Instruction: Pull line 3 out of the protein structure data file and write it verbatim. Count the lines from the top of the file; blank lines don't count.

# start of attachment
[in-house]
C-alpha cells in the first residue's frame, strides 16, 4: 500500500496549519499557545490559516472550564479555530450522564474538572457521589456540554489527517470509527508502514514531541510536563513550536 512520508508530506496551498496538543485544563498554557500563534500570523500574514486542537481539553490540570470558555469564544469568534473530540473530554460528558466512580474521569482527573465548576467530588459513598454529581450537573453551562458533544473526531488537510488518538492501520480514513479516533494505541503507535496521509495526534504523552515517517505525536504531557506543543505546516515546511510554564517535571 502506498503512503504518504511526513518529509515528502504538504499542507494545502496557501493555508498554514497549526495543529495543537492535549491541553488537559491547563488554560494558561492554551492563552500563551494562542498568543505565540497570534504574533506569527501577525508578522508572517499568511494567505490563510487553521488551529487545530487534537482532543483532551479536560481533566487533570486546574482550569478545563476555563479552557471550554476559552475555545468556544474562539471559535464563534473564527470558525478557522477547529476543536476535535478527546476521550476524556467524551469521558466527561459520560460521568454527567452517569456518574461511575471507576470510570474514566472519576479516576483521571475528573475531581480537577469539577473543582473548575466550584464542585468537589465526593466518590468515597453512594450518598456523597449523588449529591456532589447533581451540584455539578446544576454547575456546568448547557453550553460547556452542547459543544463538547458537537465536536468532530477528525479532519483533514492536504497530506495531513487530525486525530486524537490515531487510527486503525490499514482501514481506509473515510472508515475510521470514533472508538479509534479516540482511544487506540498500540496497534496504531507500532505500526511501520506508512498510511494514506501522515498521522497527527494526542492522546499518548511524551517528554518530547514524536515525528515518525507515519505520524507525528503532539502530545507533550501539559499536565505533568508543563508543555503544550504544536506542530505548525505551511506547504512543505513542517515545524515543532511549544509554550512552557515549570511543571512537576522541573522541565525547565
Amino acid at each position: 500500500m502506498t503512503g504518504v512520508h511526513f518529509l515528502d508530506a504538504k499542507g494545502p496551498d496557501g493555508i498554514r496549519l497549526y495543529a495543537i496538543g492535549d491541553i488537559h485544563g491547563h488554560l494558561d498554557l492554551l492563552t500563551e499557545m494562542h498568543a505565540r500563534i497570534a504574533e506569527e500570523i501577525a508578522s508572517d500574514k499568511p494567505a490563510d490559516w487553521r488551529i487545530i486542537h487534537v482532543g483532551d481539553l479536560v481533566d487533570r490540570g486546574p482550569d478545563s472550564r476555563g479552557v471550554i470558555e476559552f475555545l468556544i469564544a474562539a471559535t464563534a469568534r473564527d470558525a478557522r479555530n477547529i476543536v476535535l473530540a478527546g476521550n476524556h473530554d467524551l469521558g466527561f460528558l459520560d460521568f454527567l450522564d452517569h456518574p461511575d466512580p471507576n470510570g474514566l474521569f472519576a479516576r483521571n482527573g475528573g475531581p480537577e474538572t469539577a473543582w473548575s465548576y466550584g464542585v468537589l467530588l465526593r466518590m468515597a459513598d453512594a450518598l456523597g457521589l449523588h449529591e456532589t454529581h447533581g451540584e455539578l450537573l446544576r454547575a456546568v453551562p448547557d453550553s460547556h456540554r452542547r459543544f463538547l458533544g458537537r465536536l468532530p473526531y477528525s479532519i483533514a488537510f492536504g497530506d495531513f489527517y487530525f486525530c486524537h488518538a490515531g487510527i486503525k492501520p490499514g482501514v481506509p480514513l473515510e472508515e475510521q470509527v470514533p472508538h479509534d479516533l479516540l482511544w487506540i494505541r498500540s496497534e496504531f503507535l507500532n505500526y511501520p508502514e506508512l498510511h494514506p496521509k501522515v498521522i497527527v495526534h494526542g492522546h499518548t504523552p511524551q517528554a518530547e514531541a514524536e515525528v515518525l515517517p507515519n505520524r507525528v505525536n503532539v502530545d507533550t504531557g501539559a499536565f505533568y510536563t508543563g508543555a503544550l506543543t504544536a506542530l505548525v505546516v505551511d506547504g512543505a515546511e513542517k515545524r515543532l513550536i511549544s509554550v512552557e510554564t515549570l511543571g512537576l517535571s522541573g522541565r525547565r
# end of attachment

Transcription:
Amino acid at each position: 500500500m502506498t503512503g504518504v512520508h511526513f518529509l515528502d508530506a504538504k499542507g494545502p496551498d496557501g493555508i498554514r496549519l497549526y495543529a495543537i496538543g492535549d491541553i488537559h485544563g491547563h488554560l494558561d498554557l492554551l492563552t500563551e499557545m494562542h498568543a505565540r500563534i497570534a504574533e506569527e500570523i501577525a508578522s508572517d500574514k499568511p494567505a490563510d490559516w487553521r488551529i487545530i486542537h487534537v482532543g483532551d481539553l479536560v481533566d487533570r490540570g486546574p482550569d478545563s472550564r476555563g479552557v471550554i470558555e476559552f475555545l468556544i469564544a474562539a471559535t464563534a469568534r473564527d470558525a478557522r479555530n477547529i476543536v476535535l473530540a478527546g476521550n476524556h473530554d467524551l469521558g466527561f460528558l459520560d460521568f454527567l450522564d452517569h456518574p461511575d466512580p471507576n470510570g474514566l474521569f472519576a479516576r483521571n482527573g475528573g475531581p480537577e474538572t469539577a473543582w473548575s465548576y466550584g464542585v468537589l467530588l465526593r466518590m468515597a459513598d453512594a450518598l456523597g457521589l449523588h449529591e456532589t454529581h447533581g451540584e455539578l450537573l446544576r454547575a456546568v453551562p448547557d453550553s460547556h456540554r452542547r459543544f463538547l458533544g458537537r465536536l468532530p473526531y477528525s479532519i483533514a488537510f492536504g497530506d495531513f489527517y487530525f486525530c486524537h488518538a490515531g487510527i486503525k492501520p490499514g482501514v481506509p480514513l473515510e472508515e475510521q470509527v470514533p472508538h479509534d479516533l479516540l482511544w487506540i494505541r498500540s496497534e496504531f503507535l507500532n505500526y511501520p508502514e506508512l498510511h494514506p496521509k501522515v498521522i497527527v495526534h494526542g492522546h499518548t504523552p511524551q517528554a518530547e514531541a514524536e515525528v515518525l515517517p507515519n505520524r507525528v505525536n503532539v502530545d507533550t504531557g501539559a499536565f505533568y510536563t508543563g508543555a503544550l506543543t504544536a506542530l505548525v505546516v505551511d506547504g512543505a515546511e513542517k515545524r515543532l513550536i511549544s509554550v512552557e510554564t515549570l511543571g512537576l517535571s522541573g522541565r525547565r